Intrepid adventurers face the elements—and sometimes live to tell the tale.
A noted writer on the great outdoors, working under the aegis of Outside magazine, here assembles 20th-century exercises in adventure—and not, in the main, the fit-for-stockbrokers, pricey, high-tech, gear-laden adventure in which that magazine trades. Many of the pieces are set at the poles (e.g., an excerpt from Ernest Shackleton’s The South) or on high mountains (e.g., a passage from Peter Boardman’s hair-raising epic The Shining Mountain), where the chances for headline-making disaster are rife. Others, set in more temperate zones, include excerpts from such classics as Redmond O’Hanlon’s hilarious Into the Heart of Borneo and Bertram Thomas’s remarkable Arabia Felix. The literary quality of the selections is generally high, and it’s refreshing to see such fine but now overlooked writers as Wilfred Thesiger and Laurens van der Post set alongside bestselling newcomers like Jon Krakauer and Sebastian Junger. But there are also obvious flaws. For one thing, the anthology includes almost no work by women, who, it would appear, had no adventures in the 20th century; Roberts’s apology for this editorial slight is unconvincing, and he lets slip a telling complaint that goodies like GPS systems and four-wheel-drive vehicles “run the risk at times of emasculating adventure.” Unconvincing, too, is his explanation why the book contains only work originally published in English: Roberts holds that it’s impossible for any one person to keep up with the world’s adventure literature—but he also admits to having been vetted by a board of 16 other writers and editors, which makes the evasion just a little unseemly.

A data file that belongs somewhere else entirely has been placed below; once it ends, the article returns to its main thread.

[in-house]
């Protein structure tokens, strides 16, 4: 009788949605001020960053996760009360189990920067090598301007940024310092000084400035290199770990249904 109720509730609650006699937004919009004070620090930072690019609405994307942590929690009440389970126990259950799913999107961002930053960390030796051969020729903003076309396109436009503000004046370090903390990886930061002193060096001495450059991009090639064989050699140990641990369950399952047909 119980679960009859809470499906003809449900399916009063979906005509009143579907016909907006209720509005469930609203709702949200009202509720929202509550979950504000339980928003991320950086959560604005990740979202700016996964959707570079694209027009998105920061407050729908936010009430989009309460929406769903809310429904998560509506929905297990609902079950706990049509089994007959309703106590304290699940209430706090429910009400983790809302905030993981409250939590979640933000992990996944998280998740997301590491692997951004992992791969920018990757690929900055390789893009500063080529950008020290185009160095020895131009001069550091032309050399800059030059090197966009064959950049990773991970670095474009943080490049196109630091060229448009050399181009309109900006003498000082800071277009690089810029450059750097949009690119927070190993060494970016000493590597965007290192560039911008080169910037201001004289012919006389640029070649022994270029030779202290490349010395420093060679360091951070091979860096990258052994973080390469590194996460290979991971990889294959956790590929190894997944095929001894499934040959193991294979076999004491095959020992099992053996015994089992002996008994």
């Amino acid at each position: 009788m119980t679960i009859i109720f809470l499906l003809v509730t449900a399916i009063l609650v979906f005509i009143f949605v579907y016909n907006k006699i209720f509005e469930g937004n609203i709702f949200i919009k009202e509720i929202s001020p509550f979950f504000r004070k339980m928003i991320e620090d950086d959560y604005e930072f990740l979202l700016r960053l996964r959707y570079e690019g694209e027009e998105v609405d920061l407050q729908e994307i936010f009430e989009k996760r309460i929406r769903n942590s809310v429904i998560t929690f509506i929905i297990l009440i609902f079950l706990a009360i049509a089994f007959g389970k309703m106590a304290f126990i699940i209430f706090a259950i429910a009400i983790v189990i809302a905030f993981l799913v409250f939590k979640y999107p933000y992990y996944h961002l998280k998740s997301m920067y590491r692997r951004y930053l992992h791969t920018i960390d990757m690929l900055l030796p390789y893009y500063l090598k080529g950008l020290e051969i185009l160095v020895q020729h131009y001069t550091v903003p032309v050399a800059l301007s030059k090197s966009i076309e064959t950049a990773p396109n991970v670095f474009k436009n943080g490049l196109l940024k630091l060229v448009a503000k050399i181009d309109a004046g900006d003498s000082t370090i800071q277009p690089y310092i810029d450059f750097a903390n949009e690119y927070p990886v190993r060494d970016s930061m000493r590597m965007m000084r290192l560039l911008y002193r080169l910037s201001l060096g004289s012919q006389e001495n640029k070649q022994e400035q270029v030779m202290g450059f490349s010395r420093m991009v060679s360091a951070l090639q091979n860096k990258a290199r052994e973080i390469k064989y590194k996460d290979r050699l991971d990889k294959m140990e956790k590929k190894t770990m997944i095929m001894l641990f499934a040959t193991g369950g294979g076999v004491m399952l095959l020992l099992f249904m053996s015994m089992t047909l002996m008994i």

Still, Roberts’s anthology has its virtues, and readers will find plenty to enjoy.